Greek Economy - Three Growth Drivers for 2023: The Statistical, The Passive and the Risky one!

Six months ago, at the peak of the Global Geopolitical crisis, with inflation hovering at double digit level and uncertainty regarding the adequacy of energy supply, everybody was busy downgrading their forecasts regarding the growth dynamics of the EU and Greece. Going against the current, we preferred to keep our nerves and avoid joining the doom and gloom consensus. So, we kept our 2023 GDP forecast for the Greek economy at 3.6% on the back of 3 distinct economic drivers:

(a) We call the first factor “statistical” given that it relates to growth linked to the so-called “carry-over” effect. In brief, the essence of the carry-over effect is linked to the idea that given the strong momentum of the Greek economy at the end of 2022, even if Real GDP in all 4 quarters of 2023 remained stable at €48.7bn (that is at its Q4-2022 levels) full year 2023 GDP would register a 1.5% growth rate. So, the statistical properties of GDP growth arithmetic adds a 1.5% to Greek GDP growth rate in 2023.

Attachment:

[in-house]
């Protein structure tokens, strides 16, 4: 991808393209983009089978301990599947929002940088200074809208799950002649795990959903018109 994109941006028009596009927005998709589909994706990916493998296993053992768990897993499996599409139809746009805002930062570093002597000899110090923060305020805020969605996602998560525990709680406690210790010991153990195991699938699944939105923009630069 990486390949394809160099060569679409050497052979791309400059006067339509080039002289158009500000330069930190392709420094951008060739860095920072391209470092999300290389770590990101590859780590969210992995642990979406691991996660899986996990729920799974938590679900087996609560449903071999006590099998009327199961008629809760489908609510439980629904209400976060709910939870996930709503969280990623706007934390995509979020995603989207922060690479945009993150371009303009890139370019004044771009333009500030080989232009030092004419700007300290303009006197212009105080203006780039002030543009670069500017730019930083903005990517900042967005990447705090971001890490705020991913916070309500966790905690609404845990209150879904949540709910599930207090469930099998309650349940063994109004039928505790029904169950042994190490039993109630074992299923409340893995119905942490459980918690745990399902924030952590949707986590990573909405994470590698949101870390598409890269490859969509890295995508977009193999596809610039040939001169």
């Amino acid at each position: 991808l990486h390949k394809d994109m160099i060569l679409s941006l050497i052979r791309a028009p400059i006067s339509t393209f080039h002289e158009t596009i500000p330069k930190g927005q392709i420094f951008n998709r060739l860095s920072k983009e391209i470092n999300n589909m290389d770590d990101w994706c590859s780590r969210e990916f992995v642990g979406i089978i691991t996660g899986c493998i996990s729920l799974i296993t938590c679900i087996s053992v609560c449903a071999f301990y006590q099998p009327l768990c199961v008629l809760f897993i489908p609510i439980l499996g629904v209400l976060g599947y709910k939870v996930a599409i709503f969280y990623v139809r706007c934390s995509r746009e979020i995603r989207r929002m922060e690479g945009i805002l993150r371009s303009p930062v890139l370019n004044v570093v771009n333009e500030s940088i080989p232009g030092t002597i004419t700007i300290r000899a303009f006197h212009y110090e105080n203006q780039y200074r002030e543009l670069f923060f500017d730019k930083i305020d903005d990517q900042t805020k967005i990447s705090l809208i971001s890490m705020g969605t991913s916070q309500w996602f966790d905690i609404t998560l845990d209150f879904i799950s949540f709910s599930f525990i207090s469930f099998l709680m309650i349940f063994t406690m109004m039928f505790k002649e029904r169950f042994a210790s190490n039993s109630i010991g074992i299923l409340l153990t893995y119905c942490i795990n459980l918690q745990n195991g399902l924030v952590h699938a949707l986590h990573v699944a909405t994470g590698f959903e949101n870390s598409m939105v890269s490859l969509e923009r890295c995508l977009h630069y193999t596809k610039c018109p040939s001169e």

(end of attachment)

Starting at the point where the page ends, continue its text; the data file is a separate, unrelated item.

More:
(b) Growth will also be supported in a “passive” manner from the reversal of the negative terms-of-trade shock that hit the Greek and the European economy in 2022. In Greece alone, the spike in international energy and food prices widened the current account deficit and subtracted almost 2.5% of GDP growth. A partial reversal of this negative impact in 2023 as prices passively return to their long-term levels could easily provide a positive boost to GDP growth.

(c) Finally, we have economic growth that we expect to come from the recovery of investments. Increased capacity utilization and still negative “net fixed capital” formation point towards an urgent need for increased investment in the Greek economy. These investment projects could still be financed with preferential terms from the RRF. Still investments can be a rather unreliable and “risky” growth driver given at it is highly volatile and depends upon a number of parameters such as the economic sentiment, the stage of the business cycle, the level of interest rates, the extend of political uncertainty etc.